The ionospheric response over the UK to major bombing raids during World War II
- 1Department of Meteorology, University of Reading, Berkshire, UK
- 2Department of History, University of Reading, Berkshire, UK
Correspondence: Christopher J. Scott (email@example.com)
The Earth's ionosphere is subject to disturbance from above (via solar variability and space-weather effects) and from below (such as tectonic activity, thunderstorms and sudden stratospheric warmings). Identifying the relative contribution of these effects remains challenging, despite recent advances in spacecraft monitoring near-Earth space. Man-made explosions provide a quantifiable proxy for natural terrestrial sources, enabling their impact on ionospheric variability to be studied. In this paper, the contribution of ground-based disturbances to ionospheric variability is investigated by considering the response of the ionospheric F2 layer over Slough, UK, to 152 major bombing raids over Europe during World War II, using a superposed epoch analysis. The median response of the F2 layer is a significant decrease in peak electron concentration (∼0.3 MHz decrease in foF2). This response is consistent with wave energy heating the thermosphere, enhancing the (temperature-dependent) loss rate of O+ ions. The analysis was repeated for a range of thresholds in both time of bombing before the (noon) ionospheric measurement and tonnage of bombs dropped per raid. It was found that significant (∼2–3σ) deviations from the mean occurred for events occurring between approximately 3 and 7 h ahead of the noon ionospheric measurements and for raids using a minimum of between 100 and 800 t of high explosives. The most significant ionospheric response (2.99σ) occurred for 20 raids up to 5 h before the ionospheric measurement, each with a minimum of 300 t of explosives. To ensure that the observed ionospheric response cannot be attributable to space-weather sources, the analysis was restricted to those events for which the geomagnetic Ap index was less than 48 (Kp<5). Digitisation of the early ionospheric data would enable the investigation into the response of additional ionospheric parameters (sporadic E, E and F1 layer heights and peak concentrations). One metric ton of TNT has an explosive energy of 4.184×109 J, which is of the same order of energy as a cloud to ground lightning stroke. Since the occurrence of lightning has distinctive diurnal and seasonal cycles, it is feasible that a similar mechanism could contribute to the observed seasonal anomaly in ionospheric F-region electron concentrations. Further investigation, using less extreme examples, is required to determine the minimum explosive energy required to generate a detectable ionospheric response.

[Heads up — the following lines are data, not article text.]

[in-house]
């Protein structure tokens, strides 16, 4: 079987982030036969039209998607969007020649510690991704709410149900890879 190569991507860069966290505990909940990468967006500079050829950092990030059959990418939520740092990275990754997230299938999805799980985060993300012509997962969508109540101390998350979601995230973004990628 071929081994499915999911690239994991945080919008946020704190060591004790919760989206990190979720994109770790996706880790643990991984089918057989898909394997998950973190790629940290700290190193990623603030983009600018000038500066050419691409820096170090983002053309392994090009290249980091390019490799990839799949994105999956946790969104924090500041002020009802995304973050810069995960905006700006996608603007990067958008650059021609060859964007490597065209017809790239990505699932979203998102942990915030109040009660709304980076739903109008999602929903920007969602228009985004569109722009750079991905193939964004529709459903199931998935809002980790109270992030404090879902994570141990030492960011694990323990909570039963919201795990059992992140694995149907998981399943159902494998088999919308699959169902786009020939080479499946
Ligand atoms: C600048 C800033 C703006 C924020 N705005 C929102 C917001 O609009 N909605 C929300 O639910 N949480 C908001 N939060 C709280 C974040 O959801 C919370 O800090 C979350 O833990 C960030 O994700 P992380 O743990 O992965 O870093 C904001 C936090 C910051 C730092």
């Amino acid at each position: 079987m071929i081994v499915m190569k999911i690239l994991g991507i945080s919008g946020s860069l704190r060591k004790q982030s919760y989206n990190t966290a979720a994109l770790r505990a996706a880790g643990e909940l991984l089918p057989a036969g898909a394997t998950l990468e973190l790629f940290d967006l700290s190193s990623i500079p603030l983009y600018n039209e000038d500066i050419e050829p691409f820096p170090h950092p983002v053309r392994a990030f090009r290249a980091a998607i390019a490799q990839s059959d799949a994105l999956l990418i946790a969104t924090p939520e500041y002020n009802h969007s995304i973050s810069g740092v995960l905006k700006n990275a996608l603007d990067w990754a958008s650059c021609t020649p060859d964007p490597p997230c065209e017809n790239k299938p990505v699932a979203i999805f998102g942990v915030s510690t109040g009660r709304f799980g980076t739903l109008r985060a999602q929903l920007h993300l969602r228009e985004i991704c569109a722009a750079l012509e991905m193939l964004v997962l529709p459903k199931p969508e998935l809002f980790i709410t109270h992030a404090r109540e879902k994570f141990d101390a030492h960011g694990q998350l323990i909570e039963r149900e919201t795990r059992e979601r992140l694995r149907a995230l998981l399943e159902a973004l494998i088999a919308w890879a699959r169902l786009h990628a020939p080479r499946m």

The source of much of the observed variability within the Earth's ionosphere remains poorly understood. In this study we examine unique ionospheric measurements made above Slough, UK, for the duration of the Second World War (WWII) in order to determine whether any of the observed variability could be attributed to the major bombing campaigns across Europe.
Production of ionisation in the Earth's upper atmosphere is predominantly through photo-ionisation by solar extreme ultra violet (EUV) and X-ray radiation, while loss rates are very sensitive to the temperature and composition of the neutral thermosphere. As a result, the long-term average behaviour of the ionosphere is closely tied to solar activity and is well understood. Transient space-weather phenomena such as coronal mass ejections, high-speed solar wind streams and energetic particle events can temporarily perturb the ambient ionospheric conditions by enhancing ionospheric production through impulsive brightening of the solar atmosphere (solar flares), enhancing ionospheric loss rates (through heating of the thermosphere, affecting neutral composition and loss rates), and through direct enhancement of ionisation by precipitation of energetic particles. While the details of such processes are still the subject of ongoing research, once again, the underlying physics is broadly understood. Despite this, there are further sources of ionospheric variability that remain unaccounted for and it has been suggested (e.g. Rishbeth and Müller-Wodarg, 2006) that the source of this variability is from the lower atmosphere. Sources such as earthquakes (e.g. Astafyeva et al., 2013, and references therein), thunderstorms (Davis and Johnston, 2005; Yu et al., 2015) and explosions (e.g. Rishbeth, 1991) have been cited as potential causes of ionospheric variability, with a variety of proposed mechanisms including pressure waves, gravity waves, infrasound and modulation of the global electric circuit.
There have been a number of case studies into the impact of terrestrial explosions on the upper atmosphere (e.g. Rishbeth, 1991), most notably the events surrounding the explosion at the Flixborough chemical plant in 1974 (Jones and Spracklen, 1974; Krasnova et al., 2003), while Pohotelov et al. (1991) considered the impact on the F2 and Es ionospheric layers during a 32-day period of bombing in the Gulf War. In this current paper we make use of historical records to identify large bombing raids over mainland Europe during WWII and, using a superposed epoch, or composite analysis (Chree, 1913), look for any consistent response in ionospheric measurements made at the Radio Research Station at Slough in the UK. Using historical records, reasonable quantitative estimates of the type and tonnage of explosives for each raid can be made, enabling the raids to be subdivided by size.
1.1 Early ionospheric measurements